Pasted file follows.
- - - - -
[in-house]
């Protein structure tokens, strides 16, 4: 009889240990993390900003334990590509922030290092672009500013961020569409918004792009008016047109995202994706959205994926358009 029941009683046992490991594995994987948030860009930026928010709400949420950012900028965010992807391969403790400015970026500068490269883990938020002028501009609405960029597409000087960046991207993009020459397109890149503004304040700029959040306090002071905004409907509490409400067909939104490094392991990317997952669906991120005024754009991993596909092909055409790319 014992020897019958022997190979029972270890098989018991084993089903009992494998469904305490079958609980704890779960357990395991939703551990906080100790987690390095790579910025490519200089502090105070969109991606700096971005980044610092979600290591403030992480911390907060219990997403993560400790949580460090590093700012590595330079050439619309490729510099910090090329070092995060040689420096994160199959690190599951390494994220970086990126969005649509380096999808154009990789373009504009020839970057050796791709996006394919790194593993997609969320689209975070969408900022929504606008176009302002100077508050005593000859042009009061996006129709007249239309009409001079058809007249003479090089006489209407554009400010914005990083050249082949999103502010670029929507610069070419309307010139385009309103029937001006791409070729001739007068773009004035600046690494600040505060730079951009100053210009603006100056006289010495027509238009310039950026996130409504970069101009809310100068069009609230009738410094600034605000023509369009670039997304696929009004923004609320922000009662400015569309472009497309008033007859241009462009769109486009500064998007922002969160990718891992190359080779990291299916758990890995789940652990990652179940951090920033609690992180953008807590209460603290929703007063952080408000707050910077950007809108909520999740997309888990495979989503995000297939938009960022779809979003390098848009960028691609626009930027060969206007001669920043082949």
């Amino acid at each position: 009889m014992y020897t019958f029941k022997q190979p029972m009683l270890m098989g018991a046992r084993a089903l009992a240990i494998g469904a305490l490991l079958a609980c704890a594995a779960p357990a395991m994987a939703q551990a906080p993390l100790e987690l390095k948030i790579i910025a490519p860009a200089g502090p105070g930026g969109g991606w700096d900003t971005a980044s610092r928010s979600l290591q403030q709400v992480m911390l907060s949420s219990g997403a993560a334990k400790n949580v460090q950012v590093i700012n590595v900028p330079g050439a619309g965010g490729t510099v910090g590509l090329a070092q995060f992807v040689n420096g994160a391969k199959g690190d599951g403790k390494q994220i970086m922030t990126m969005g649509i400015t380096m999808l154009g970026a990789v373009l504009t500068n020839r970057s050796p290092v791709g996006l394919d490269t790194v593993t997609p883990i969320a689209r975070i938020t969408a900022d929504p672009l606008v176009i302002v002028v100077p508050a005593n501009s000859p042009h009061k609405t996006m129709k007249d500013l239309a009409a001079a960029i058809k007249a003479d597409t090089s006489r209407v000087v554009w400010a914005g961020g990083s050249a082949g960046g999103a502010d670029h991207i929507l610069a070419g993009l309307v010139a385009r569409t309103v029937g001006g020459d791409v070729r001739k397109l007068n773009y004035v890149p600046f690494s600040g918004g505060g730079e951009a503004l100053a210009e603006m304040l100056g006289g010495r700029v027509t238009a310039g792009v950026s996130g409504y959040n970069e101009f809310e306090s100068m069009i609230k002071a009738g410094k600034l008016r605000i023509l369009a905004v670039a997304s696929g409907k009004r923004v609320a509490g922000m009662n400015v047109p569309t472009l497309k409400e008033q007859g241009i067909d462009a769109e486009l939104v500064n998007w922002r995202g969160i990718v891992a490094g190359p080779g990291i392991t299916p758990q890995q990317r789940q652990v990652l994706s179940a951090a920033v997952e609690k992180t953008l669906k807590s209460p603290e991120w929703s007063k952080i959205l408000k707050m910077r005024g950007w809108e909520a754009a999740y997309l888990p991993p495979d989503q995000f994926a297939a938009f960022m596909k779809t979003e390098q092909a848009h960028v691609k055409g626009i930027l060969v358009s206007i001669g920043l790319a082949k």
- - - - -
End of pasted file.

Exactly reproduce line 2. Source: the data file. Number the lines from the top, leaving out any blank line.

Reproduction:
């Protein structure tokens, strides 16, 4: 009889240990993390900003334990590509922030290092672009500013961020569409918004792009008016047109995202994706959205994926358009 029941009683046992490991594995994987948030860009930026928010709400949420950012900028965010992807391969403790400015970026500068490269883990938020002028501009609405960029597409000087960046991207993009020459397109890149503004304040700029959040306090002071905004409907509490409400067909939104490094392991990317997952669906991120005024754009991993596909092909055409790319 014992020897019958022997190979029972270890098989018991084993089903009992494998469904305490079958609980704890779960357990395991939703551990906080100790987690390095790579910025490519200089502090105070969109991606700096971005980044610092979600290591403030992480911390907060219990997403993560400790949580460090590093700012590595330079050439619309490729510099910090090329070092995060040689420096994160199959690190599951390494994220970086990126969005649509380096999808154009990789373009504009020839970057050796791709996006394919790194593993997609969320689209975070969408900022929504606008176009302002100077508050005593000859042009009061996006129709007249239309009409001079058809007249003479090089006489209407554009400010914005990083050249082949999103502010670029929507610069070419309307010139385009309103029937001006791409070729001739007068773009004035600046690494600040505060730079951009100053210009603006100056006289010495027509238009310039950026996130409504970069101009809310100068069009609230009738410094600034605000023509369009670039997304696929009004923004609320922000009662400015569309472009497309008033007859241009462009769109486009500064998007922002969160990718891992190359080779990291299916758990890995789940652990990652179940951090920033609690992180953008807590209460603290929703007063952080408000707050910077950007809108909520999740997309888990495979989503995000297939938009960022779809979003390098848009960028691609626009930027060969206007001669920043082949």